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Archaeo News 

8 January 2011
Plans for Tasmanian bridge over ancient site move ahead

The government of the Australian state of Tasmania is moving ahead with plans to build a bridge - straight through an Aboriginal meeting site where archaeologists estimate there are more than three million artifacts dating back 40,000 years.
     The tools, stones, and spear tips found there represent the oldest evidence of human habitation in the Southern Hemisphere. But the Tasmanian government is pressing ahead with plans to build a bridge - part of a new four-lane highway - over the river. The government claims the construction will not threaten the riverbank's hidden riches. But an Aboriginal leader, Michael Mansell, has labeled the project 'cultural vandalism.'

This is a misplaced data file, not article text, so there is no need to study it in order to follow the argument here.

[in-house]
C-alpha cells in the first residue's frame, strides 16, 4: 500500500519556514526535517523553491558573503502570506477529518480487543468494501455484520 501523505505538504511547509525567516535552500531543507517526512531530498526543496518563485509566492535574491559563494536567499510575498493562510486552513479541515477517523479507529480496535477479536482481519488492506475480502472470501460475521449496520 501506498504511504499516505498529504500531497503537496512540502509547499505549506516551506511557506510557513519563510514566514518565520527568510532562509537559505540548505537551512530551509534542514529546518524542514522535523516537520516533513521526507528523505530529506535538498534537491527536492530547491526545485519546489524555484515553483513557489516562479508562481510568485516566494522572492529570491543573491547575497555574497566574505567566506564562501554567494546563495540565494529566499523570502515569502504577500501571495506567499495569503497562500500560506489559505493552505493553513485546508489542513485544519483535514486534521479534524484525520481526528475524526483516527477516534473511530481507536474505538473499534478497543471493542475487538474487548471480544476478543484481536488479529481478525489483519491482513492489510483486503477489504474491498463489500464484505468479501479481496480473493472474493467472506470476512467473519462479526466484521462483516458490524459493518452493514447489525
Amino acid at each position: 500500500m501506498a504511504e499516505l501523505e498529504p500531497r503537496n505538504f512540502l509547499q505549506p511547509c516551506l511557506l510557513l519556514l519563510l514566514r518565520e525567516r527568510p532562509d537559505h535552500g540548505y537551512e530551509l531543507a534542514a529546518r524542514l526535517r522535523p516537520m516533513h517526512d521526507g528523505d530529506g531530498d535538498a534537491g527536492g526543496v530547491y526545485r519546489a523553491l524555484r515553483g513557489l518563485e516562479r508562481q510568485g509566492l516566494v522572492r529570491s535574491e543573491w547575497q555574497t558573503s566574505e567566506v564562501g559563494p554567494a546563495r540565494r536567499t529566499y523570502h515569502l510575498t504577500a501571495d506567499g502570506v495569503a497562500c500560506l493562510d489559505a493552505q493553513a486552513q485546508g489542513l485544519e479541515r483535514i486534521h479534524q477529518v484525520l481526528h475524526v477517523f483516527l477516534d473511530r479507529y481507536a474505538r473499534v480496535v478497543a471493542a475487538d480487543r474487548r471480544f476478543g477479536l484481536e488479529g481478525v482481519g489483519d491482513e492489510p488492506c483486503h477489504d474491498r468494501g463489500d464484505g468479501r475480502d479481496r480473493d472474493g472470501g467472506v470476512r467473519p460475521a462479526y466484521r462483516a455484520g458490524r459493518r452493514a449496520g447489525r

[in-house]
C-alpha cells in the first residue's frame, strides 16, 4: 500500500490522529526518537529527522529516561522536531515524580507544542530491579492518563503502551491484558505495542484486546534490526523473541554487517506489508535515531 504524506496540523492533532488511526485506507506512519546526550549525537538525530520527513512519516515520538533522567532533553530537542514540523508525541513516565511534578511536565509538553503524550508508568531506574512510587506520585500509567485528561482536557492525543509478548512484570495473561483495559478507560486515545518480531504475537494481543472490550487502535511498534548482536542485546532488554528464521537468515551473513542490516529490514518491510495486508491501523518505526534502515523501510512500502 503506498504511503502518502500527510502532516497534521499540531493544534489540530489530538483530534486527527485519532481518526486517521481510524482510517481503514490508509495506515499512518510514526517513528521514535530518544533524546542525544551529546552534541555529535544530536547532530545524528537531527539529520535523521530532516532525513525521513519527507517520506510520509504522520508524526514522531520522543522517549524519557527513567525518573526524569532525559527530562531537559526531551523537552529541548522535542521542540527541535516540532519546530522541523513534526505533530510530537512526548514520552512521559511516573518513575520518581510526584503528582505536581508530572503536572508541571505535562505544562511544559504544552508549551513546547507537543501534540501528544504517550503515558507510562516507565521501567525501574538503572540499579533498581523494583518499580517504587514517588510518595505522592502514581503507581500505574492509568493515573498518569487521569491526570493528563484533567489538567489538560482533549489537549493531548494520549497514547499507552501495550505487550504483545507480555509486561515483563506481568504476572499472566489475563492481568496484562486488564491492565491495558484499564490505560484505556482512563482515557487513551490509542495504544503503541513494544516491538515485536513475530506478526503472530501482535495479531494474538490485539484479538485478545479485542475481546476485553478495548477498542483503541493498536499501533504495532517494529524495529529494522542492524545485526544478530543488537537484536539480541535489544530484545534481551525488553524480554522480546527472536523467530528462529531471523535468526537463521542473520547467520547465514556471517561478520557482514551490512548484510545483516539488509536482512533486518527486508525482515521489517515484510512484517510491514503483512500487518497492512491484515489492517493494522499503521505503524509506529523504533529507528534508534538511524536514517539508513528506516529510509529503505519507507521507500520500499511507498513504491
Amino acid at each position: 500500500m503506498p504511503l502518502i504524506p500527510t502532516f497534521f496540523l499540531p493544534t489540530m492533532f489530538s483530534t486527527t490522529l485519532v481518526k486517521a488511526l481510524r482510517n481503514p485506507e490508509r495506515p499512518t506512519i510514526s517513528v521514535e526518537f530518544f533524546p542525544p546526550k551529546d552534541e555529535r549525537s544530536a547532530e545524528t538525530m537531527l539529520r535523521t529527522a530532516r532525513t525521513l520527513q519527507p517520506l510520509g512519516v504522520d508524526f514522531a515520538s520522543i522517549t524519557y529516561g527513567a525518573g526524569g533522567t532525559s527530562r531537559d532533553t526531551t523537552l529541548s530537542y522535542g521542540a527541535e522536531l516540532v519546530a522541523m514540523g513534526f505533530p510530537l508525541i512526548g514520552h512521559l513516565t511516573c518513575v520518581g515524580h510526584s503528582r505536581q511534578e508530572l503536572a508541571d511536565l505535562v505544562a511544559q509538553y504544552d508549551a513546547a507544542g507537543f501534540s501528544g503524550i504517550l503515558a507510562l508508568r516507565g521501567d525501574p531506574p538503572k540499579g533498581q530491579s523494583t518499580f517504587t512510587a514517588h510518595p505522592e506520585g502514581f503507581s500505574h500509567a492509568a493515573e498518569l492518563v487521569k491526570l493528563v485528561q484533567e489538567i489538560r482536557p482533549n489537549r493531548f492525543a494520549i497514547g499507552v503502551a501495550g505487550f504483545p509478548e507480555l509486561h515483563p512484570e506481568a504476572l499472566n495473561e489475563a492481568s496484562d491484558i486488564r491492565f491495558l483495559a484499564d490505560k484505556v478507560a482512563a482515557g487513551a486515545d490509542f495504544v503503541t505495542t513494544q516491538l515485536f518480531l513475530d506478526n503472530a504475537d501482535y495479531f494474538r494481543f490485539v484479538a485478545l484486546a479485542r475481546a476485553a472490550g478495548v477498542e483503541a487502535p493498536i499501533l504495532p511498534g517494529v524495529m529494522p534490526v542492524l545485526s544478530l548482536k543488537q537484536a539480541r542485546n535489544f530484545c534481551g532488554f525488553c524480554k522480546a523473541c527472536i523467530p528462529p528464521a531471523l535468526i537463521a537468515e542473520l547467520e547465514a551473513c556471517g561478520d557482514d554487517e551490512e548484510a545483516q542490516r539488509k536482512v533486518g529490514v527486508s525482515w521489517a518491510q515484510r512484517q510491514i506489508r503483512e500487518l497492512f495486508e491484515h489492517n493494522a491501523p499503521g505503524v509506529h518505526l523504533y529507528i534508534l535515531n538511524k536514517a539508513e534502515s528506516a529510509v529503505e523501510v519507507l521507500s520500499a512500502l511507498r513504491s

The archaeologist who led the dig, Rob Paton, wrote of the site: "It has the potential to give us a glimpse into an unknown part of world history and the spread of Homo sapiens across the earth." The Tasmanian government says it has examined eight alternative routes, but none are viable.

Edited from the Christian Science Monitor (6 January 2011)

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